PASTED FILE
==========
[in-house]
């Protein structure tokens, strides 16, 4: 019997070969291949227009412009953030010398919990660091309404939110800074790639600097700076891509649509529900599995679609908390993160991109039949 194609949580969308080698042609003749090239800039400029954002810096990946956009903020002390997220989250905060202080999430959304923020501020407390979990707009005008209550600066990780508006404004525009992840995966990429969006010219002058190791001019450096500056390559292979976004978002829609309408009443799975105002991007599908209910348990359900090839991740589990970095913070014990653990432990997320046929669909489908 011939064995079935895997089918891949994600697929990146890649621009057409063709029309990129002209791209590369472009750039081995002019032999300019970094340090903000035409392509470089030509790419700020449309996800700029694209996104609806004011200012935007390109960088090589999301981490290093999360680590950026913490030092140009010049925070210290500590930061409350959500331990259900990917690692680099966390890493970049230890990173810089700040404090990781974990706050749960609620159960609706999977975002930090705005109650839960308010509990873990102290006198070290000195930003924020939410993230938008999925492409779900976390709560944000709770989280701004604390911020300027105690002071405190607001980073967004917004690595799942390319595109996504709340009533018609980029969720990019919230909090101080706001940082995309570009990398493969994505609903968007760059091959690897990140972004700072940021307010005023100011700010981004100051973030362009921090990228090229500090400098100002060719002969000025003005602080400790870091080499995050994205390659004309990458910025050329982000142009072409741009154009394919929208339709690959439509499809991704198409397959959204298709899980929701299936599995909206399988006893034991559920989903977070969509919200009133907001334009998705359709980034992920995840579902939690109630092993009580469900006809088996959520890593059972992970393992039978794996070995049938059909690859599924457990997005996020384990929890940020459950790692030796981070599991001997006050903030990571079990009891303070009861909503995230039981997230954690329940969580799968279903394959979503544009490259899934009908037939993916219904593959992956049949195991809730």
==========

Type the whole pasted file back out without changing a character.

[in-house]
């Protein structure tokens, strides 16, 4: 019997070969291949227009412009953030010398919990660091309404939110800074790639600097700076891509649509529900599995679609908390993160991109039949 194609949580969308080698042609003749090239800039400029954002810096990946956009903020002390997220989250905060202080999430959304923020501020407390979990707009005008209550600066990780508006404004525009992840995966990429969006010219002058190791001019450096500056390559292979976004978002829609309408009443799975105002991007599908209910348990359900090839991740589990970095913070014990653990432990997320046929669909489908 011939064995079935895997089918891949994600697929990146890649621009057409063709029309990129002209791209590369472009750039081995002019032999300019970094340090903000035409392509470089030509790419700020449309996800700029694209996104609806004011200012935007390109960088090589999301981490290093999360680590950026913490030092140009010049925070210290500590930061409350959500331990259900990917690692680099966390890493970049230890990173810089700040404090990781974990706050749960609620159960609706999977975002930090705005109650839960308010509990873990102290006198070290000195930003924020939410993230938008999925492409779900976390709560944000709770989280701004604390911020300027105690002071405190607001980073967004917004690595799942390319595109996504709340009533018609980029969720990019919230909090101080706001940082995309570009990398493969994505609903968007760059091959690897990140972004700072940021307010005023100011700010981004100051973030362009921090990228090229500090400098100002060719002969000025003005602080400790870091080499995050994205390659004309990458910025050329982000142009072409741009154009394919929208339709690959439509499809991704198409397959959204298709899980929701299936599995909206399988006893034991559920989903977070969509919200009133907001334009998705359709980034992920995840579902939690109630092993009580469900006809088996959520890593059972992970393992039978794996070995049938059909690859599924457990997005996020384990929890940020459950790692030796981070599991001997006050903030990571079990009891303070009861909503995230039981997230954690329940969580799968279903394959979503544009490259899934009908037939993916219904593959992956049949195991809730």